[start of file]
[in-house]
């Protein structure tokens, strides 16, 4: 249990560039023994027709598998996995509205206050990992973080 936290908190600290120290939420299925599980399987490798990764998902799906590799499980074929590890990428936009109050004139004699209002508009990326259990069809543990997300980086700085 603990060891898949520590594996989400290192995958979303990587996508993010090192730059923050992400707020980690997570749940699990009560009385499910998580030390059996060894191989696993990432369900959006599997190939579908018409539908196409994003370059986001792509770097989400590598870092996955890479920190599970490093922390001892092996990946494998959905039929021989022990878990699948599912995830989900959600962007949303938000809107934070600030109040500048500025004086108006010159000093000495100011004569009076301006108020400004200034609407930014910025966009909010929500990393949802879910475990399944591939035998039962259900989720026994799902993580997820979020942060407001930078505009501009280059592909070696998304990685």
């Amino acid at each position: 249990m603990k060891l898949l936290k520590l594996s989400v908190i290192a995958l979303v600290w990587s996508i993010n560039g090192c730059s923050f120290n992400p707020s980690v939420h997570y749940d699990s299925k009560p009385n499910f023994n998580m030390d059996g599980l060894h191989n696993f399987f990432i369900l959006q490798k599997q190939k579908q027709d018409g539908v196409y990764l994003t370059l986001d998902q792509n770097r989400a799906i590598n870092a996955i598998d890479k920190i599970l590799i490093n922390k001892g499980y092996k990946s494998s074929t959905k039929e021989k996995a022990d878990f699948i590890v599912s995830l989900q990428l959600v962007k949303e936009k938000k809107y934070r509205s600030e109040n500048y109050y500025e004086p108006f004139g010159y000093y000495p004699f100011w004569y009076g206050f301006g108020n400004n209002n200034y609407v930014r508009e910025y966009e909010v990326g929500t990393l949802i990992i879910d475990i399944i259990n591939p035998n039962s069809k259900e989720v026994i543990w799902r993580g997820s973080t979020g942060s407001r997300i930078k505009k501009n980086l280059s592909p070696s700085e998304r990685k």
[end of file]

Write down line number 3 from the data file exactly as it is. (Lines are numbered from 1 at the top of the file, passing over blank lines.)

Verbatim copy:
């Amino acid at each position: 249990m603990k060891l898949l936290k520590l594996s989400v908190i290192a995958l979303v600290w990587s996508i993010n560039g090192c730059s923050f120290n992400p707020s980690v939420h997570y749940d699990s299925k009560p009385n499910f023994n998580m030390d059996g599980l060894h191989n696993f399987f990432i369900l959006q490798k599997q190939k579908q027709d018409g539908v196409y990764l994003t370059l986001d998902q792509n770097r989400a799906i590598n870092a996955i598998d890479k920190i599970l590799i490093n922390k001892g499980y092996k990946s494998s074929t959905k039929e021989k996995a022990d878990f699948i590890v599912s995830l989900q990428l959600v962007k949303e936009k938000k809107y934070r509205s600030e109040n500048y109050y500025e004086p108006f004139g010159y000093y000495p004699f100011w004569y009076g206050f301006g108020n400004n209002n200034y609407v930014r508009e910025y966009e909010v990326g929500t990393l949802i990992i879910d475990i399944i259990n591939p035998n039962s069809k259900e989720v026994i543990w799902r993580g997820s973080t979020g942060s407001r997300i930078k505009k501009n980086l280059s592909p070696s700085e998304r990685k």